As part of your remuneration, if you receive a bonus or other lump-sum payment, you might want to ask your employer to send them directly to your RRSP without withholding income tax.



When your company sends you a bonus or other lump sum payment (such as vacation pay or an ineligible retirement allowance), they must normally deduct withholding tax at source. If you have enough contribution room, you can then contribute the net amount to your RRSP. In the year you claim the deduction, the amount of your RRSP contribution can be deducted from your taxable income, lowering your taxes.

If you contribute to an RRSP, you’ll get a refund or a decrease in taxes owed the following year. There is, however, a method to make the most of your RRSP contribution.  For spousal contributions, you can ask your employer to direct all or part of your bonus or lump sum payment to your RRSP or your spouse’s RRSP.  Your employer may contribute directly to your RRSP. If certain conditions are met, you will not be required to withhold income tax on that contribution. The advantage of sending the funds immediately without withholding tax is that you can put the entire amount in your RRSP. 

Let’s take a look at a hypothetical situation. Let’s say you get a $20,000 bonus this year and have $20,000 in RRSP contribution capacity. Assume you pay a 40 percent marginal tax rate. Since your employer is required to deduct $8,000 ($20,000 x 40%), if you contribute directly to your RRSP, you will only have $12,000 to contribute. If this is the case, you will save $4,800 ($12,000 x 40%). However, you will have to wait until next year to receive your refund and deposit the additional funds into your RRSP. As an alternative, if you asked your company to donate your bonus directly to your RRSP, it may contribute the entire $20,000 to your RRSP. This will help you to save $8,000 in taxes ($20,000 x 40%). The $8,000 tax savings will be in your RRSP, where it will grow tax-free until you remove the money.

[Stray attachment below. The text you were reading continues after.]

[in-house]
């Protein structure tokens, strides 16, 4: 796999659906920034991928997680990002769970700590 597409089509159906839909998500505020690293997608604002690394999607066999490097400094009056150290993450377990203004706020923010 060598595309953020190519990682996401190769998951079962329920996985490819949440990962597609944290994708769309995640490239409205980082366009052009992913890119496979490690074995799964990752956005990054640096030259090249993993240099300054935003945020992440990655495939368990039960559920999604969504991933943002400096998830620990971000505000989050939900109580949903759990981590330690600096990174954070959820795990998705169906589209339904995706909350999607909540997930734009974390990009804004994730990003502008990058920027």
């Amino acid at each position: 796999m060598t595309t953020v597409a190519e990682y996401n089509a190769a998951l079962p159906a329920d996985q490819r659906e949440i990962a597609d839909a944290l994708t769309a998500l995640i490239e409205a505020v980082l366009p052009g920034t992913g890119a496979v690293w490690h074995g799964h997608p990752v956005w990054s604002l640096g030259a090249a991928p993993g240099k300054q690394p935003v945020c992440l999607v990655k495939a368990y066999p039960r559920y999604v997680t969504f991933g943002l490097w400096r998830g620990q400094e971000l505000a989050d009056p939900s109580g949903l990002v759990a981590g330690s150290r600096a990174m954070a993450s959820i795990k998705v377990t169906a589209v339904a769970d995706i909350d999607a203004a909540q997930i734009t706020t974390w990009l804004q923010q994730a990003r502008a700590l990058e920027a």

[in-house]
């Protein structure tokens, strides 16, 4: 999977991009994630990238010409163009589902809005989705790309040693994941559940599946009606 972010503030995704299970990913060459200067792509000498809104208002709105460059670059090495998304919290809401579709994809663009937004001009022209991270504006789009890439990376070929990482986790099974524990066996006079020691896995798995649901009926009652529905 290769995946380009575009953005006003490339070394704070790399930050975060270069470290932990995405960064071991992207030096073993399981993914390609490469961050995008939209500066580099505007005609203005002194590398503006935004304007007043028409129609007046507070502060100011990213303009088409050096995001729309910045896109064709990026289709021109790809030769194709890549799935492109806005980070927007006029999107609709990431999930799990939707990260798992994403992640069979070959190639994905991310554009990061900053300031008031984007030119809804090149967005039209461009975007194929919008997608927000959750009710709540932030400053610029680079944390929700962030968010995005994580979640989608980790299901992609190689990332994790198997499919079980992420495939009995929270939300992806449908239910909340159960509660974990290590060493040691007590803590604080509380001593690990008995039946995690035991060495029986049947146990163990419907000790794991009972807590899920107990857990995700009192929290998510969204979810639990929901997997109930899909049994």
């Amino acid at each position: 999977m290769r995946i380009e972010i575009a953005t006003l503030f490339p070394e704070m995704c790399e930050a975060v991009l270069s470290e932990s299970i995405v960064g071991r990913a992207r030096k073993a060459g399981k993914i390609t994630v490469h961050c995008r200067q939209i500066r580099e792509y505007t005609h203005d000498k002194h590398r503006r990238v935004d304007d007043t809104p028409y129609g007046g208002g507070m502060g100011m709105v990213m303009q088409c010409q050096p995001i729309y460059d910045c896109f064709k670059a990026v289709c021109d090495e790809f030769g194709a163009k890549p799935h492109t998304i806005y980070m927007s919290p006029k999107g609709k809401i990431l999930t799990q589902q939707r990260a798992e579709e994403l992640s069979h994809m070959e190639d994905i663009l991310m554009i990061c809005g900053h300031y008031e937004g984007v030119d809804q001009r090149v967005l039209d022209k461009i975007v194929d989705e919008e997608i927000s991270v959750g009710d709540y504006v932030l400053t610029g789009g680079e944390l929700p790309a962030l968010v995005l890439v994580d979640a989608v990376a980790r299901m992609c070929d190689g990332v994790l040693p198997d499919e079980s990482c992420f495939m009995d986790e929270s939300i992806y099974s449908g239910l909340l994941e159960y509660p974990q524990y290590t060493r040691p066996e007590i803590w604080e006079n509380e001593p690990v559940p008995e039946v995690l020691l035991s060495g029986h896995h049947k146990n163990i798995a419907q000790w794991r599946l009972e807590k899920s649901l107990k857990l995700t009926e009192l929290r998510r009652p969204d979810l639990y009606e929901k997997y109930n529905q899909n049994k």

The method is even more useful if you receive a bonus or lump sum payment early in the year.  Obviously, assuming your income level is relatively constant. If your employer makes a direct contribution to your RRSP within the very first 60 days of the year, you will be able to deduct the contribution in the prior year. As a result, you will not owe tax on the bonus until the following year.

You should be aware that your employer will be deducting Canada Pension Plan (CPP) and Employment Insurance (EI) even if you receive a bonus or lump sum payment early in the year. By the end of the year, you may have already reached the maximum yearly CPP and EI benefit amounts. As a result, your RRSP contribution may be larger.



Your employer must have reasonable reasons to assume that you can deduct the RRSP contribution for the year. It may be sufficient for your employer’s records to provide a copy of your most recent Notice of Assessment (NOA). The NOA will show your RRSP deduction limit. Alternatively, your employer may ask you to sign a form confirming that you can deduct the contribution for the year. For this direct contribution, there is no CRA form to fill out.

The company is under no obligation to provide you with this service so as to reduce the withholding tax. In fact, some businesses may give you the amount minus withholding tax.



You can also contribute to your RRSP during the year if you like. Tax withholding on your regular income, bonus or other lump-sum payment can be lowered by asking your employer. Your employer may ask you to give them authorization from the CRA to lower withholding tax. This way they will be able to cut withholding tax. You must submit a completed Form T1213, Request to Reduce Tax Deductions at Source, to the CRA in order to receive approval. Ensure that you attach supporting documentation. The CRA may reject your application if you haven’t filed and paid all of your prior tax returns. 



Your employer can instantly contribute your bonus or lump sum payment to your RRSP. Furthermore, donating directly allows you to make your RRSP contribution sooner, substantially increasing the growth of your RRSP. Making early contributions will allow your RRSP assets to grow tax-deferred for a longer period of time.


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